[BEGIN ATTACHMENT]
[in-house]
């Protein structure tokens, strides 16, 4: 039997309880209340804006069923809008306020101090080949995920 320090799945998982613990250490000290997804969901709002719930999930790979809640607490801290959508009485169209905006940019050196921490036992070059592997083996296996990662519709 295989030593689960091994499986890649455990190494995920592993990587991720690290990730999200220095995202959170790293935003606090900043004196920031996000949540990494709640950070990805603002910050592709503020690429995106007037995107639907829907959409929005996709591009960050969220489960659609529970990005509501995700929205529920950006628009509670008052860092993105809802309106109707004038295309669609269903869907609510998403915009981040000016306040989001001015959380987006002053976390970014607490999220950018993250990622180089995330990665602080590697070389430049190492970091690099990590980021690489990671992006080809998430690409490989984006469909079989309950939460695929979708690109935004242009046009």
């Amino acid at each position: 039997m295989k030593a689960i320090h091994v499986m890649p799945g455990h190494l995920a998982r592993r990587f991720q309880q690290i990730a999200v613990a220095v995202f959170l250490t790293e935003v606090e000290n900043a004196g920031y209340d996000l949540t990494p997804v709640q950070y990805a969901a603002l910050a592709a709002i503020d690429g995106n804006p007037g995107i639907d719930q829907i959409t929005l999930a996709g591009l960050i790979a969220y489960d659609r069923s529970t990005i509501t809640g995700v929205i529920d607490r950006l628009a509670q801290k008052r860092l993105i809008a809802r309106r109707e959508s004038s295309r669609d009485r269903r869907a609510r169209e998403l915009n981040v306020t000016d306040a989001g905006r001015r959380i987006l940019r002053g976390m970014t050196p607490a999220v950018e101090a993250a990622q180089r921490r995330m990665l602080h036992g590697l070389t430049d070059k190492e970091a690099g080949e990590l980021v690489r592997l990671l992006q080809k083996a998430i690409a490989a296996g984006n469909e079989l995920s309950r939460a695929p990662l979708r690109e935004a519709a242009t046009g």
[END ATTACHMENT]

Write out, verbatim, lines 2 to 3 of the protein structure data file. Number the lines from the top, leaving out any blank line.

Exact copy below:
């Protein structure tokens, strides 16, 4: 039997309880209340804006069923809008306020101090080949995920 320090799945998982613990250490000290997804969901709002719930999930790979809640607490801290959508009485169209905006940019050196921490036992070059592997083996296996990662519709 295989030593689960091994499986890649455990190494995920592993990587991720690290990730999200220095995202959170790293935003606090900043004196920031996000949540990494709640950070990805603002910050592709503020690429995106007037995107639907829907959409929005996709591009960050969220489960659609529970990005509501995700929205529920950006628009509670008052860092993105809802309106109707004038295309669609269903869907609510998403915009981040000016306040989001001015959380987006002053976390970014607490999220950018993250990622180089995330990665602080590697070389430049190492970091690099990590980021690489990671992006080809998430690409490989984006469909079989309950939460695929979708690109935004242009046009």
């Amino acid at each position: 039997m295989k030593a689960i320090h091994v499986m890649p799945g455990h190494l995920a998982r592993r990587f991720q309880q690290i990730a999200v613990a220095v995202f959170l250490t790293e935003v606090e000290n900043a004196g920031y209340d996000l949540t990494p997804v709640q950070y990805a969901a603002l910050a592709a709002i503020d690429g995106n804006p007037g995107i639907d719930q829907i959409t929005l999930a996709g591009l960050i790979a969220y489960d659609r069923s529970t990005i509501t809640g995700v929205i529920d607490r950006l628009a509670q801290k008052r860092l993105i809008a809802r309106r109707e959508s004038s295309r669609d009485r269903r869907a609510r169209e998403l915009n981040v306020t000016d306040a989001g905006r001015r959380i987006l940019r002053g976390m970014t050196p607490a999220v950018e101090a993250a990622q180089r921490r995330m990665l602080h036992g590697l070389t430049d070059k190492e970091a690099g080949e990590l980021v690489r592997l990671l992006q080809k083996a998430i690409a490989a296996g984006n469909e079989l995920s309950r939460a695929p990662l979708r690109e935004a519709a242009t046009g």